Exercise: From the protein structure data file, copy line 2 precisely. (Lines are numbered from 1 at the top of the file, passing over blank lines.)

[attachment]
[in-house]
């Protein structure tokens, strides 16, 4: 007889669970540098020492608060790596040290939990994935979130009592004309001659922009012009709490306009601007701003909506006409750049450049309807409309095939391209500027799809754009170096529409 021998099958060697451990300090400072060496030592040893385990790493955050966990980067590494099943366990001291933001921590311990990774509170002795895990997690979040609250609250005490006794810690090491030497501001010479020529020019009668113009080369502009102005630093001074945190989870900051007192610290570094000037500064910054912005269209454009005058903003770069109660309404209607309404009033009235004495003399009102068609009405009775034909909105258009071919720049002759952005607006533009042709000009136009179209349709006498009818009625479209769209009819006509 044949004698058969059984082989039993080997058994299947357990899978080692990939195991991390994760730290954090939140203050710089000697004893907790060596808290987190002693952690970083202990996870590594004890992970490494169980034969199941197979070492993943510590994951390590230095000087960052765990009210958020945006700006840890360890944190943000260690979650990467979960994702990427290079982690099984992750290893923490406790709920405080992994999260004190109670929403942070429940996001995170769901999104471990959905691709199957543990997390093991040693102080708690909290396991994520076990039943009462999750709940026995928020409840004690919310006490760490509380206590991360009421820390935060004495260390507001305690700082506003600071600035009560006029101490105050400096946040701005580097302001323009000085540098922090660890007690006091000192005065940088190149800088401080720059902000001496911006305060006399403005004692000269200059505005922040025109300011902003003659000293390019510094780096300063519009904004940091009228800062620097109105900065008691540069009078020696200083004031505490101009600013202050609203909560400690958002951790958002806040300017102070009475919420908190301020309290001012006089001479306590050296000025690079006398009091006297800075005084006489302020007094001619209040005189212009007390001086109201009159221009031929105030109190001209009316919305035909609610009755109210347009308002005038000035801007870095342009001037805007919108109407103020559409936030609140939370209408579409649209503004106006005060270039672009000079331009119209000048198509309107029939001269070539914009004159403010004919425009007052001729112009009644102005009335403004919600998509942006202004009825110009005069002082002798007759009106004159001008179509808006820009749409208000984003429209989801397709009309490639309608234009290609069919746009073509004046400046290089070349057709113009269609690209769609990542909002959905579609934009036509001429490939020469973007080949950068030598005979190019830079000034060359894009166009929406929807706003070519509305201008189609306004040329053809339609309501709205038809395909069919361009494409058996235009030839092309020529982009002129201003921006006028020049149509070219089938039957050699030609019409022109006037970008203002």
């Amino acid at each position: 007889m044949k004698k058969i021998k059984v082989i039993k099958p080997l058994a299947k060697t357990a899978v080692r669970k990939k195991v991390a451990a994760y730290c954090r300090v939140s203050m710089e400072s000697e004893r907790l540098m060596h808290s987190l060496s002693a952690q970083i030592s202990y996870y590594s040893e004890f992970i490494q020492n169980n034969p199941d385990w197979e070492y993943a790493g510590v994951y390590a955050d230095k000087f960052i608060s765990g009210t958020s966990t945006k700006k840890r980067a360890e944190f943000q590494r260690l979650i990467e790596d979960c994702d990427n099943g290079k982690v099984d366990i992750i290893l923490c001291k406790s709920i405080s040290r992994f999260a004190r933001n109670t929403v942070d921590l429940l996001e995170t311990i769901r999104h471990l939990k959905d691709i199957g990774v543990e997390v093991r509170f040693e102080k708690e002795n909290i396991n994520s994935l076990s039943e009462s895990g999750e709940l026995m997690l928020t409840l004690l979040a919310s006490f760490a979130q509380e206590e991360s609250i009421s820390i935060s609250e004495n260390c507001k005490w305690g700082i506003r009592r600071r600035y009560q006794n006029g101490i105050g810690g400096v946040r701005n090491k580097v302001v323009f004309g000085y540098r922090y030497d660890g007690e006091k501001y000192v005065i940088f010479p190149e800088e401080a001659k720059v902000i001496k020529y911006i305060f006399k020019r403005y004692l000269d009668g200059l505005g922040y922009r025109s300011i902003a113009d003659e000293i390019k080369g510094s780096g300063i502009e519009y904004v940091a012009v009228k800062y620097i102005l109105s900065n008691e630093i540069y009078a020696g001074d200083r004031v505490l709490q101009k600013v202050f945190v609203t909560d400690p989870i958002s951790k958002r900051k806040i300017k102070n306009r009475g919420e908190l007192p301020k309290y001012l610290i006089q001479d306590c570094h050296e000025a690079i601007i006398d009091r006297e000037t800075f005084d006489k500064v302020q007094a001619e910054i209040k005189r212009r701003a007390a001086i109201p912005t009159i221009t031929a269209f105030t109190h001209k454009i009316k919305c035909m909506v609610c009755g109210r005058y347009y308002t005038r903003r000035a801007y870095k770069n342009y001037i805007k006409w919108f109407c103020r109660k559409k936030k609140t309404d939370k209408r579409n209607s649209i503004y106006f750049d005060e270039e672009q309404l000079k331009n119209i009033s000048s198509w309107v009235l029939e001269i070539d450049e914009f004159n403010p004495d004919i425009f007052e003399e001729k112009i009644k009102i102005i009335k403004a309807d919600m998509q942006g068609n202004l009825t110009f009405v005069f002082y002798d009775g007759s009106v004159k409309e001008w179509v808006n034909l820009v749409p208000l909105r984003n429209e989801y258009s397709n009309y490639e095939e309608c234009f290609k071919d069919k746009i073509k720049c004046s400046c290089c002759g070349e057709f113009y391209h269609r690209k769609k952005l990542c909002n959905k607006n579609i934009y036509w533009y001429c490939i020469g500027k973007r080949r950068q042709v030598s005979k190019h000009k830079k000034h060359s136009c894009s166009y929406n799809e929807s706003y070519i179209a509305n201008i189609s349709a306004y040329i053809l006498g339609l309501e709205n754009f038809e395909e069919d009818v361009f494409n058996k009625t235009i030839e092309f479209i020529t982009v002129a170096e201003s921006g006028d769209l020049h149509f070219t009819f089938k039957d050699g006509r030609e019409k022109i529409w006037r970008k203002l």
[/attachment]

């Protein structure tokens, strides 16, 4: 007889669970540098020492608060790596040290939990994935979130009592004309001659922009012009709490306009601007701003909506006409750049450049309807409309095939391209500027799809754009170096529409 021998099958060697451990300090400072060496030592040893385990790493955050966990980067590494099943366990001291933001921590311990990774509170002795895990997690979040609250609250005490006794810690090491030497501001010479020529020019009668113009080369502009102005630093001074945190989870900051007192610290570094000037500064910054912005269209454009005058903003770069109660309404209607309404009033009235004495003399009102068609009405009775034909909105258009071919720049002759952005607006533009042709000009136009179209349709006498009818009625479209769209009819006509 044949004698058969059984082989039993080997058994299947357990899978080692990939195991991390994760730290954090939140203050710089000697004893907790060596808290987190002693952690970083202990996870590594004890992970490494169980034969199941197979070492993943510590994951390590230095000087960052765990009210958020945006700006840890360890944190943000260690979650990467979960994702990427290079982690099984992750290893923490406790709920405080992994999260004190109670929403942070429940996001995170769901999104471990959905691709199957543990997390093991040693102080708690909290396991994520076990039943009462999750709940026995928020409840004690919310006490760490509380206590991360009421820390935060004495260390507001305690700082506003600071600035009560006029101490105050400096946040701005580097302001323009000085540098922090660890007690006091000192005065940088190149800088401080720059902000001496911006305060006399403005004692000269200059505005922040025109300011902003003659000293390019510094780096300063519009904004940091009228800062620097109105900065008691540069009078020696200083004031505490101009600013202050609203909560400690958002951790958002806040300017102070009475919420908190301020309290001012006089001479306590050296000025690079006398009091006297800075005084006489302020007094001619209040005189212009007390001086109201009159221009031929105030109190001209009316919305035909609610009755109210347009308002005038000035801007870095342009001037805007919108109407103020559409936030609140939370209408579409649209503004106006005060270039672009000079331009119209000048198509309107029939001269070539914009004159403010004919425009007052001729112009009644102005009335403004919600998509942006202004009825110009005069002082002798007759009106004159001008179509808006820009749409208000984003429209989801397709009309490639309608234009290609069919746009073509004046400046290089070349057709113009269609690209769609990542909002959905579609934009036509001429490939020469973007080949950068030598005979190019830079000034060359894009166009929406929807706003070519509305201008189609306004040329053809339609309501709205038809395909069919361009494409058996235009030839092309020529982009002129201003921006006028020049149509070219089938039957050699030609019409022109006037970008203002």